Nothing more than a drabble regarding a scene that could be Arrietty's future. Noctiluca, by the way, can be used as a term to identify fireflies.
"Spiller. Spiller, come look at this."
The wild Borrower boy awoke to Arrietty's voice whispered near his ear and a faint scent of flowers that still lingered where she had been lying next to him. Groggy and drowsy, he reached out—he was hoping to pull her back down, back to him. But he was too slow and Arrietty had already moved excitedly towards whatever she wished to show him, out of his reach, when she noticed him beginning to stir.
A little disappointed, Spiller grunted and scrambled to his feet. He reached for his bow just in case.
Now wasn't exactly the time to be feeling romantic, though, traipsing through forest when they were supposed to be on an errand for Arrietty's father. And although he sometimes (well, maybe always) worried about his companion, mostly he felt lucky that his wife's curiosity was enough that she loved his restless wandering.
"Arrietty… see something?" His voice was a little softer now than it used to be. It was still rough, but it had lost some of the gravelly sound over time.
"Yes! Yes, Spiller, you've just got to see this. Hurry though, or you'll miss it!" She was still ahead of him and out of sight, and he took note of her excitement as it drifted back in a barely constrained whisper.
"Spiller coming," his low voice rumbled. He picked up his pace a bit, still keeping every hunter's instinct on the alert.
An uncomfortable thought suddenly struck him. Had Arrietty been awake all night, looking around? The idea distressed him, and suddenly he doubted his ability to take care of her; he had sworn to Pod that she would be well looked-after. But maybe he was too used to being alone. Maybe she was too free-spirited.
Spiller recognized that the rustles of movement ahead had stopped and changed direction. He waited patiently, expecting Arrietty to return and possibly chastise him for being too careful, too slow.
Instead she caught him slightly by surprise by nearly bumping into him. He had to reach a hand out to steady the girl—maybe her stealth still wasn't as sharp as it should have been, he realized with another pang.
Wordlessly, Arrietty reached for his hand and flashed him a large, sweet grin. She pulled him forward, and it took all of his concentration to match her pace and still move in a way that was perfectly balanced and perfectly soundless.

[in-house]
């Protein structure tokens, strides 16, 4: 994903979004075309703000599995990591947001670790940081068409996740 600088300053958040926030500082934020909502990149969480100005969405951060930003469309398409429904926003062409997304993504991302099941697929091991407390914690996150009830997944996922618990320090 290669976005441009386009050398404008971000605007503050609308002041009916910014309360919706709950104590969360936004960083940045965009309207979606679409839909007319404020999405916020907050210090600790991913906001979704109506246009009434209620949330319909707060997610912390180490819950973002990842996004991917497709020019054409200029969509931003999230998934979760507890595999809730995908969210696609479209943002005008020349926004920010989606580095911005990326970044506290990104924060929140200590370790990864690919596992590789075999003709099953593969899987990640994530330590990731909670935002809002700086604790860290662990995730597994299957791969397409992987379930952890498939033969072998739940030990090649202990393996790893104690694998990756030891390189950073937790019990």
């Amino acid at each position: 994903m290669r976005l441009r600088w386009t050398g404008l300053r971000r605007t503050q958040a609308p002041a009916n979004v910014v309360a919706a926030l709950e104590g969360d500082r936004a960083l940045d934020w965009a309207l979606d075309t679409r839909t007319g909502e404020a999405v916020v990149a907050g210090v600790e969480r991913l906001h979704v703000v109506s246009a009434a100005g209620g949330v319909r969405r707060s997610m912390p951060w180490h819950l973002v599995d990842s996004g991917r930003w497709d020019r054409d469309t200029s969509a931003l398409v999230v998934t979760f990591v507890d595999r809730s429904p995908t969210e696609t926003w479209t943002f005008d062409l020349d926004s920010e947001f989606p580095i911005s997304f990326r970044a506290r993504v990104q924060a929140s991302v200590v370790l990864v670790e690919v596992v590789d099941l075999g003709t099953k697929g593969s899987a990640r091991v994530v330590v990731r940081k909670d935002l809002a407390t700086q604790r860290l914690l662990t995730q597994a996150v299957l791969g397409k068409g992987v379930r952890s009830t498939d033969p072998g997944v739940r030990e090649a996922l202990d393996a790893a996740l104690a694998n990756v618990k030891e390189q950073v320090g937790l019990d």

The couple burst through an entanglement of vines and leaves into a wide grass field. Arrietty stopped abruptly, then; but her fingers still laced loosely through his. Shoulders back and hair rising, Spiller eyed the open space warily. It took Arrietty's gentle persistence to draw his attention away from searching for potential dangers to the scene she saw.
Hundreds of light were blinking in and out. Some drifted lazily on the breeze, looking like small lanterns that had escaped the confines of Human Bean houses. Others hung near the grass and patches of wildflowers, every illumination sending an explosion of emerald or pink or violet into their vision.
"There's so many," Arrietty laughed, finally disentangling her hand from his. Spiller gave a short nod and waited for her to continue, but she was uncharacteristically silent for a minute. Despite still looking delighted by the sight of the lightning bugs, her expression was a little distant.
He found himself getting a sick feeling in his stomach.
"Back before we met," she started, and Spiller averted his eyes from her face, "do you remember that there was a garden around that house? I would try to borrow some herbs and things for dinner, but I always had to watch out for that silly cat…." Here her voice might have hitched. "Maybe not," she continued. "Maybe you never got the chance to see that much of it. But sometimes at night I would go outside to the garden just to get out of the house. I used to see the fireflies and envy them for how bright they were, and how they could show the whole world that they were going wherever they wanted." Here she looked thoughtful for a moment, and then broke into a giggle. "Of course, Mother hated me sneaking about like that. She worried about everything, especially when I went off at night."
The ache of jealousy made him uneasy. Years had gone by, and yet his skin still prickled to hear memories that didn't include him. Maybe he was hopeless. But Arrietty's laughter was contagious, and soon Spiller found a smile creeping up over his own face.
He didn't really want her running off in the middle of the night either, he thought, but at least she bothered to wake him up. And now that he thought about it, he distinctly remembered her falling asleep first; in front of a smoldering, dying fire, she had buried herself in his arms and her face in his chest. The thought brought back another fierce twinge of desire to be sleeping next to her, which he shook off stubbornly.
Spiller's broad grin must have encouraged her, because Arrietty suddenly spun, arms out and white nightdress flaring to accent her fiery hair. She tumbled freely into the boy and knocked both of them into the grass, her feet kicking up and her arms around his neck. They were both looking up at the stars now, and she was chattering again in the normal lively way that she had. Once again it became hard for him to think—somehow that was always the case around her.
Contentedly, he wondered if he had better get used to it.